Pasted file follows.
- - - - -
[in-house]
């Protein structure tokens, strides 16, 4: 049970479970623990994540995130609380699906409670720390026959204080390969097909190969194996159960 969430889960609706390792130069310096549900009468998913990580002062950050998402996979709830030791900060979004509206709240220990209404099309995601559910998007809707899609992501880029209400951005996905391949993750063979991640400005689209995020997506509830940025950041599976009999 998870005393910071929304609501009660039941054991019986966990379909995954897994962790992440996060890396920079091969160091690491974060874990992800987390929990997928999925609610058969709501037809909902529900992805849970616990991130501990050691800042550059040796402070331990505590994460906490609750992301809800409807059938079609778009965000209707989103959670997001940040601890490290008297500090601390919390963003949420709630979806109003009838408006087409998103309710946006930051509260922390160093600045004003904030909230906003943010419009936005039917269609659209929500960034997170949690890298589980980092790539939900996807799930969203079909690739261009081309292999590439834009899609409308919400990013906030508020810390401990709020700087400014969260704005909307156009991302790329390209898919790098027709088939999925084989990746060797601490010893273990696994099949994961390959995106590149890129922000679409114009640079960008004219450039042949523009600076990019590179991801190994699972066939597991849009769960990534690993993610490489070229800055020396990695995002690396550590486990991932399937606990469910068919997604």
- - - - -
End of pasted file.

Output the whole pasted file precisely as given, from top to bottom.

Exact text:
[in-house]
């Protein structure tokens, strides 16, 4: 049970479970623990994540995130609380699906409670720390026959204080390969097909190969194996159960 969430889960609706390792130069310096549900009468998913990580002062950050998402996979709830030791900060979004509206709240220990209404099309995601559910998007809707899609992501880029209400951005996905391949993750063979991640400005689209995020997506509830940025950041599976009999 998870005393910071929304609501009660039941054991019986966990379909995954897994962790992440996060890396920079091969160091690491974060874990992800987390929990997928999925609610058969709501037809909902529900992805849970616990991130501990050691800042550059040796402070331990505590994460906490609750992301809800409807059938079609778009965000209707989103959670997001940040601890490290008297500090601390919390963003949420709630979806109003009838408006087409998103309710946006930051509260922390160093600045004003904030909230906003943010419009936005039917269609659209929500960034997170949690890298589980980092790539939900996807799930969203079909690739261009081309292999590439834009899609409308919400990013906030508020810390401990709020700087400014969260704005909307156009991302790329390209898919790098027709088939999925084989990746060797601490010893273990696994099949994961390959995106590149890129922000679409114009640079960008004219450039042949523009600076990019590179991801190994699972066939597991849009769960990534690993993610490489070229800055020396990695995002690396550590486990991932399937606990469910068919997604």